A brand-new medication known as Tirzepatide was just approved by the Food and Drug Agency of the United States (Mounjaro is the brand name). When treating adults with type 2 diabetes, this medication is the first and only dual carbohydrate incretin polypeptide (GIP) receptor plus glucagon-like peptide-1 receptor activator (GLP-1 receptor agonist). It has been demonstrated that GIP can reduce the amount of food consumed and increase the energy expended, which helps with weight loss. Being a GIP & GLP-1 nicotinic receptor both has their benefits. When used together, GIP & GLP-1 receptor agonists can potentially significantly affect metabolic dysregulation.
Additionally, MounjaroTM, produced by Eli Lilly & Company, has been demonstrated to influence the management of obesity significantly. Doctors can prescribe this for weight control even though the FDA has yet to certify it for this purpose. Find out more information about this medication, including how it can help maintain weight loss.
Why Are The Obesity Doctors Excited About Mounjaro’s Weight Loss?
Clinical research on the Mounjaro weight reduction program reveals that individuals lost between 5% and 22.5% of their body weight during the study. Considering that persons who take several of the existing drugs for obesity that the FDA approves typically lose between 5 and 10% of their total weight, those are some amazing statistics.
In April of 2022, Eli Lilly disclosed the preliminary results of the SURMOUNT-1 clinical trial it had conducted. During the 72-week MounjaroTM (Tirzepatide) trial, people with surplus weight or obesity who had at least just one comorbidity (but not diabetes) used to have a weight reduction of up to 52 pounds, according to the findings of the study. Diabetes was not one of the comorbidities.
Tirzepatide caused a range of different dose-dependent weight losses. The participants in the study who took 5 milligrams of Mounjaro for weight loss saw an average weight loss of 35 pounds, equivalent to a 16% drop in their total body weight. Those who took a dose of 10 milligrams saw an average weight loss of 49 pounds, corresponding to a 21.4% reduction in total body mass. People who took Tirzepatide at the maximum dose of 15 milligrams shed an average of 52 pounds, equivalent to 22.5% of their body weight. But on the other hand, those who took the placebo lost only a few pounds, equivalent to losing 2.4% of their total body weight during the study.
In the randomized, double-blind study of the weight-loss drug, there were 2,539 participants from the United States, Brazil, Argentina, China, Japan, Mexico, India, Russia, and Taiwan. The participants’ mean body weight at the beginning of the study was 231 pounds.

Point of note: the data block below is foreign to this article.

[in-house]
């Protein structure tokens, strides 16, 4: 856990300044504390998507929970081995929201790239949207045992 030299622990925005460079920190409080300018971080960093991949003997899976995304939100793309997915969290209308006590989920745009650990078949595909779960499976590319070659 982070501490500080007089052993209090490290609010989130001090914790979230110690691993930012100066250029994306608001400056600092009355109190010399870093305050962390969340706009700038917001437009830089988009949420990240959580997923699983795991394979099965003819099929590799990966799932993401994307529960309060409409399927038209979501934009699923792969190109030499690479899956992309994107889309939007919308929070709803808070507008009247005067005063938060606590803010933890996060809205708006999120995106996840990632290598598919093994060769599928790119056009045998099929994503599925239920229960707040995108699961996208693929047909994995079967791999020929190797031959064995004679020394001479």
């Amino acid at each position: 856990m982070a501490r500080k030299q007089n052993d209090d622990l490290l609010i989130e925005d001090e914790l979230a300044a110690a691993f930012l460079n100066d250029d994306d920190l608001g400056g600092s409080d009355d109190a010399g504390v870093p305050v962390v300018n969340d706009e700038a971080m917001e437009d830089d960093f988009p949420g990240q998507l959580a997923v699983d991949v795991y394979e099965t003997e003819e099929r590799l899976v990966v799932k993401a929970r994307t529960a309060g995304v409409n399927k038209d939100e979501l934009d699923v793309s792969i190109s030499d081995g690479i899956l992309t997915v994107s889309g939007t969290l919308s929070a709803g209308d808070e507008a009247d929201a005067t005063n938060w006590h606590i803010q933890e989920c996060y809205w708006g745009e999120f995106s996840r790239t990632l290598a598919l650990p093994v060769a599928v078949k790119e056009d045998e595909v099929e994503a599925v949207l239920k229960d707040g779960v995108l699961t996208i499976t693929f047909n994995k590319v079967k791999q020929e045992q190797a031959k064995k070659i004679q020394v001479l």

Everyone who was randomly assigned to participate in the MounjaroTM (Tirzepatide) research started by receiving a dose of 2.5 mg once a week. After that, they proceeded through a phase called dose escalation, which consisted of increasing their dosage by 2.5 mg every 4 weeks until they achieved their desired level of 5, 10, and 15 mg.
Even though the Food and Drug Administration has given its approval for MounjaroTM (Tirzepatide) to be used in the treatment of type 2 diabetes, physicians who specialize in the treatment of obesity are especially excited about such a medication given the early findings of SURMOUNT-1.
How Can Taking Mounjaro (Tirzepatide) Assist With Weight Loss?
MounjaroTM (Tirzepatide), an injectable medication used once weekly, helps control blood sugar levels and may also assist in weight loss. This medication is similar to other GLP-1 medications.
There are two primary mechanisms through which GLP-1 receptor agonists facilitate weight loss. They slow down the rate at which the stomach empties, which allows you to feel full on a smaller amount of food. This helps lower calorie consumption while preventing you from feeling hungry. Second, the GLP-1 receptor agonists suppress the appetite, signal to the brain when it is full, and lessen the desire to eat unhealthy foods. Because of this, you can make dietary decisions that are more in line with your objectives.
The set point weight is the weight that your body strives to keep due to hormones, biology, & surroundings. The biological changes resulting from taking GLP-1 medications also may help reduce the set point weight. Because of this, Tirzepatide, along with other GLP-1 drugs like Ozempic, Saxenda, Trulicity, Rybelsus, and Victoza, has the potential to assist you in losing weight and maintaining your weight loss over the long term.